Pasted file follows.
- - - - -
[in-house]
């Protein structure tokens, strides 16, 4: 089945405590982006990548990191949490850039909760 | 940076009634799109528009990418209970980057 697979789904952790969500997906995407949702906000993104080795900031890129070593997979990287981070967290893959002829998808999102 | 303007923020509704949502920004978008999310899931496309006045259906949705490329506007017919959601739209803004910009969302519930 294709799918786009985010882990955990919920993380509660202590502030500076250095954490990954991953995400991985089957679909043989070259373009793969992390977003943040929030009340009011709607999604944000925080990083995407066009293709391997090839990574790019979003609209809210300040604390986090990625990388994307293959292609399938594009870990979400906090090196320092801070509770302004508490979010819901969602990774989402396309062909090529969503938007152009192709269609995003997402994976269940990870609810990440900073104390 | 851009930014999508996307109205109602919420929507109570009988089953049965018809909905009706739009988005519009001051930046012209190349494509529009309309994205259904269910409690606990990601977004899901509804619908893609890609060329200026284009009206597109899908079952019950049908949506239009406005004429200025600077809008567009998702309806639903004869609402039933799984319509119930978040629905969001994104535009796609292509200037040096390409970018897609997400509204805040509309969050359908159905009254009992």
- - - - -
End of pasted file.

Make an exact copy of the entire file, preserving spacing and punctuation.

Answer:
[in-house]
């Protein structure tokens, strides 16, 4: 089945405590982006990548990191949490850039909760 | 940076009634799109528009990418209970980057 697979789904952790969500997906995407949702906000993104080795900031890129070593997979990287981070967290893959002829998808999102 | 303007923020509704949502920004978008999310899931496309006045259906949705490329506007017919959601739209803004910009969302519930 294709799918786009985010882990955990919920993380509660202590502030500076250095954490990954991953995400991985089957679909043989070259373009793969992390977003943040929030009340009011709607999604944000925080990083995407066009293709391997090839990574790019979003609209809210300040604390986090990625990388994307293959292609399938594009870990979400906090090196320092801070509770302004508490979010819901969602990774989402396309062909090529969503938007152009192709269609995003997402994976269940990870609810990440900073104390 | 851009930014999508996307109205109602919420929507109570009988089953049965018809909905009706739009988005519009001051930046012209190349494509529009309309994205259904269910409690606990990601977004899901509804619908893609890609060329200026284009009206597109899908079952019950049908949506239009406005004429200025600077809008567009998702309806639903004869609402039933799984319509119930978040629905969001994104535009796609292509200037040096390409970018897609997400509204805040509309969050359908159905009254009992």